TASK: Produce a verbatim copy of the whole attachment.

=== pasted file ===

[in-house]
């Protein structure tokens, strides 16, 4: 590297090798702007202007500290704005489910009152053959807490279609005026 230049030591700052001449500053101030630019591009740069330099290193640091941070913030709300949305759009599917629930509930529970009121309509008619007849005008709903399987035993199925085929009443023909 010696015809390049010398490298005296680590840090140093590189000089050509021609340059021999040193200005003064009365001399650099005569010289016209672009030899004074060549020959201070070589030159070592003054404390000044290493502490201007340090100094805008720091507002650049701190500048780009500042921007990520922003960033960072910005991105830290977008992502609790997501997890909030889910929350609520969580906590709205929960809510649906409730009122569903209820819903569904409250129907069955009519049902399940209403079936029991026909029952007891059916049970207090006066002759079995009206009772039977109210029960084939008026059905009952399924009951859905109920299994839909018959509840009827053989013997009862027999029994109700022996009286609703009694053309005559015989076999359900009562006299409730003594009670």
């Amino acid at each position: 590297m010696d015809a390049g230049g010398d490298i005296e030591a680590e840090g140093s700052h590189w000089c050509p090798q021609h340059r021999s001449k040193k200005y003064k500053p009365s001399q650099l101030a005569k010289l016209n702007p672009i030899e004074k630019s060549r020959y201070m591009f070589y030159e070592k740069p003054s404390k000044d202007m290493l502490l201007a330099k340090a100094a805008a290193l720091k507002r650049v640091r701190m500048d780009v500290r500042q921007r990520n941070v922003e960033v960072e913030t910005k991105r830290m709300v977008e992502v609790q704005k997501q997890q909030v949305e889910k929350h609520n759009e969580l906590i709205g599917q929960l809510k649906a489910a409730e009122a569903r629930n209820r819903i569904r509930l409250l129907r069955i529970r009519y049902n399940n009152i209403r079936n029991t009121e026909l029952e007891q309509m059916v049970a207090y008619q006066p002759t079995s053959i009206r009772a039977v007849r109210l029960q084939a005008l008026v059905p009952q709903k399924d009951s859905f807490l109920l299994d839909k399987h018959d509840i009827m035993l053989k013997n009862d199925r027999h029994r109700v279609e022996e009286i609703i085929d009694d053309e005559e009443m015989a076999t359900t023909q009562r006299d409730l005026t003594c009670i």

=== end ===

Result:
[in-house]
């Protein structure tokens, strides 16, 4: 590297090798702007202007500290704005489910009152053959807490279609005026 230049030591700052001449500053101030630019591009740069330099290193640091941070913030709300949305759009599917629930509930529970009121309509008619007849005008709903399987035993199925085929009443023909 010696015809390049010398490298005296680590840090140093590189000089050509021609340059021999040193200005003064009365001399650099005569010289016209672009030899004074060549020959201070070589030159070592003054404390000044290493502490201007340090100094805008720091507002650049701190500048780009500042921007990520922003960033960072910005991105830290977008992502609790997501997890909030889910929350609520969580906590709205929960809510649906409730009122569903209820819903569904409250129907069955009519049902399940209403079936029991026909029952007891059916049970207090006066002759079995009206009772039977109210029960084939008026059905009952399924009951859905109920299994839909018959509840009827053989013997009862027999029994109700022996009286609703009694053309005559015989076999359900009562006299409730003594009670």
């Amino acid at each position: 590297m010696d015809a390049g230049g010398d490298i005296e030591a680590e840090g140093s700052h590189w000089c050509p090798q021609h340059r021999s001449k040193k200005y003064k500053p009365s001399q650099l101030a005569k010289l016209n702007p672009i030899e004074k630019s060549r020959y201070m591009f070589y030159e070592k740069p003054s404390k000044d202007m290493l502490l201007a330099k340090a100094a805008a290193l720091k507002r650049v640091r701190m500048d780009v500290r500042q921007r990520n941070v922003e960033v960072e913030t910005k991105r830290m709300v977008e992502v609790q704005k997501q997890q909030v949305e889910k929350h609520n759009e969580l906590i709205g599917q929960l809510k649906a489910a409730e009122a569903r629930n209820r819903i569904r509930l409250l129907r069955i529970r009519y049902n399940n009152i209403r079936n029991t009121e026909l029952e007891q309509m059916v049970a207090y008619q006066p002759t079995s053959i009206r009772a039977v007849r109210l029960q084939a005008l008026v059905p009952q709903k399924d009951s859905f807490l109920l299994d839909k399987h018959d509840i009827m035993l053989k013997n009862d199925r027999h029994r109700v279609e022996e009286i609703i085929d009694d053309e005559e009443m015989a076999t359900t023909q009562r006299d409730l005026t003594c009670i």